So, without much fanfare, the 2.2.1 update for the iPhone and iPhone 3G quietly emerged from Apple’s update servers Tuesday afternoon. The advertised fixes were relatively minor: enhanced stability for the Safari browser, and a bug that involved images saved from Mail not displaying properly in the Camera Roll.
So far so good, and it doesn’t appear that there are many — if any — unannounced changes of note, as there have been with previous updates. But that could change as more and more iPhone power users examine every nook and cranny of the interface in search of more goodies and gotchas.
My experience was uneventful. Upon leaning of the update, I connected my iPhone 3G to my Mac Pro, and checked the option to download and update. The rest of the process was automatic, and I didn’t bother to babysit the process. When I returned to my desk after dinner, the phone was just recharging, fully functional with its firmware update.
A couple of hours of testing didn’t disclose much of a change, except for somewhat snappier performance. That impression is highly subjective, though it did seem I would wait a second or two less for the applications to launch when switching to and from Mail to Safari, for example.
In the past, I’ve encountered an occasional application quit when opening a site in Safari. That hasn’t recurred, at least not yet. Otherwise, this update is notable by the fact that not much has otherwise changed. I do expect, though, that some people will report problems performing the update, resulting in bricked phones and other calamities. The latter might occur if you’ve hacked the phone to run third-party applications, but it would be an extremely rare phenomenon otherwise, unless there’s a hardware issue involved.
What is most troubling to me, though, is what Apple hasn’t fixed or added.
Where, or where, is cut, copy and paste, a fundamental for a graphical operating system? Sure, Apple might feel other features ought to take precedence, but I think they’ve had quite enough time to devise an elegant solution. It’s not as if the ongoing illness of Steve Jobs prevents Apple’s iPhone development team from coming to work and getting things accomplished.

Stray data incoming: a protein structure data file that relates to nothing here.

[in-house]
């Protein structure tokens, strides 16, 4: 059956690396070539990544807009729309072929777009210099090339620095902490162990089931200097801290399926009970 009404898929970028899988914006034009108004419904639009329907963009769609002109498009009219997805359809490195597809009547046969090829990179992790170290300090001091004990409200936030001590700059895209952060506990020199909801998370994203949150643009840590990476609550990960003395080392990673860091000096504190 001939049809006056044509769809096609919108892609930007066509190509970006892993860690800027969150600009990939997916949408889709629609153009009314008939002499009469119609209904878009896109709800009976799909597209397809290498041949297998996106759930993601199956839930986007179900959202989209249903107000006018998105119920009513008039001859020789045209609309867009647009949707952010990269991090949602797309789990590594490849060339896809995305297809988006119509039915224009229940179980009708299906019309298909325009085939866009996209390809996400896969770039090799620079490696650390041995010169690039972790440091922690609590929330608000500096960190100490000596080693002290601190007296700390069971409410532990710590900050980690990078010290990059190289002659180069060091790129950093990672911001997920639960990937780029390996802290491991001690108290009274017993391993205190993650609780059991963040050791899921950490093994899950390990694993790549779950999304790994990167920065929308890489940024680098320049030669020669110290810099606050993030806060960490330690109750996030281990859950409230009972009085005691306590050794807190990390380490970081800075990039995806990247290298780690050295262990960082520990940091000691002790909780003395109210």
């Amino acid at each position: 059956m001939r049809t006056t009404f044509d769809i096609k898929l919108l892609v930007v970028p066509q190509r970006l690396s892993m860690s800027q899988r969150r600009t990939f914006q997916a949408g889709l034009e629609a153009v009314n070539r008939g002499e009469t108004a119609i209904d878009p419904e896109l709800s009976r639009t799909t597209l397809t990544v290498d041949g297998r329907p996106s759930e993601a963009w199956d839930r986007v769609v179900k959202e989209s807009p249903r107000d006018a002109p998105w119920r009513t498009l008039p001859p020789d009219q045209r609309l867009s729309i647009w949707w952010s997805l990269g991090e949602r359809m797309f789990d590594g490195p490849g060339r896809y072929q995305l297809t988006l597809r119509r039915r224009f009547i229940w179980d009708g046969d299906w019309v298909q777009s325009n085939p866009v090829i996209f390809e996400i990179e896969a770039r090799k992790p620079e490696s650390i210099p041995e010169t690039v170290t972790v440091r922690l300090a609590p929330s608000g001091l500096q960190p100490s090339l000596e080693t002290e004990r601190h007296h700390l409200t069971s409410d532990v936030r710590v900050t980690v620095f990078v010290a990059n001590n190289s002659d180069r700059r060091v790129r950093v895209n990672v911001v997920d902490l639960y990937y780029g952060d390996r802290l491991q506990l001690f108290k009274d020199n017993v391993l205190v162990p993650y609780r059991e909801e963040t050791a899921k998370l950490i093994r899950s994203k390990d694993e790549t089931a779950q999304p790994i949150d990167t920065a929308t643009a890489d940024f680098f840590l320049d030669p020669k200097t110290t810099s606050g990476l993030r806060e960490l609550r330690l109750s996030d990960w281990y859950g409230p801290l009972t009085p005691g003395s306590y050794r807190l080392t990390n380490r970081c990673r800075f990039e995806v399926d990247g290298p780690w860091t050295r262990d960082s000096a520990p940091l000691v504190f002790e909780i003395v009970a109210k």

At the same time, it would seem that some additional text editing capabilities are required. It’s nice to be able to open a Word document, but what do you do if the file requires a change? Do you just return to a regular Mac or PC to perform that task? Or manually enter them in an email message and send them off to someone to perform the task for you? That hardly seems efficient. Indeed, it can be frustrating, particularly if you are suddenly inspired to make a useful edit in a manuscript or company report, only to forget your brilliant idea by the time you actually have the opportunity to make the alteration.
Speaking as a once-prolific book author, I can tell you just how frustrating this can be, not to mention the serious dampening of your creativity. Besides, you can edit your WordPress blogs using a special application on your iPhone, so why not other documents? Just what is Apple thinking?
Consider the lack of voice dialing. OS X has superior voice recognition capabilities, which are exploited in that Google app that lets you do voice searching. Consider, too, the fact that the cheapest Bluetooth phone supports the ability, after a fashion, to speak the number you want to dial. Why does Apple persist in ignoring the fundamentals of a good smartphone interface? Why indeed?
The highly-touted push notification is also missing in action. That tool would allow applications, such as instant messaging software, to let you know when a new message is waiting for you. At the last WWDC, its arrival was promised for last September. Then the feature reportedly disappeared from builds of the iPhone SDK, and there’s no indication when it might return.
Now I suppose that Apple might have discovered that push notification was more difficult to implement reliably than previously expected. That happens when writing software, but it would be nice for them to be a little more forthcoming about it, although I can sense the paranoia over revealing any unfavorable information that might reach the eyes and ears of competitors, of which there are many.
Now it may well be that there’s an iPhone 3.0 that will include all these features, plus others that we haven’t thought about yet. While I’m perfectly happy with my iPhone 3G, and pleased with the ongoing improvements in reception and reliability, there are times when I miss a few things. I’m sure most of you agree with me, and I can’t believe that Apple remains unaware of their significance.
So if you were architecting iPhone 3.0, what would you want? Glitz and sex appeal, or just a few more sorely-needed basics? At least you know where my feelings lie.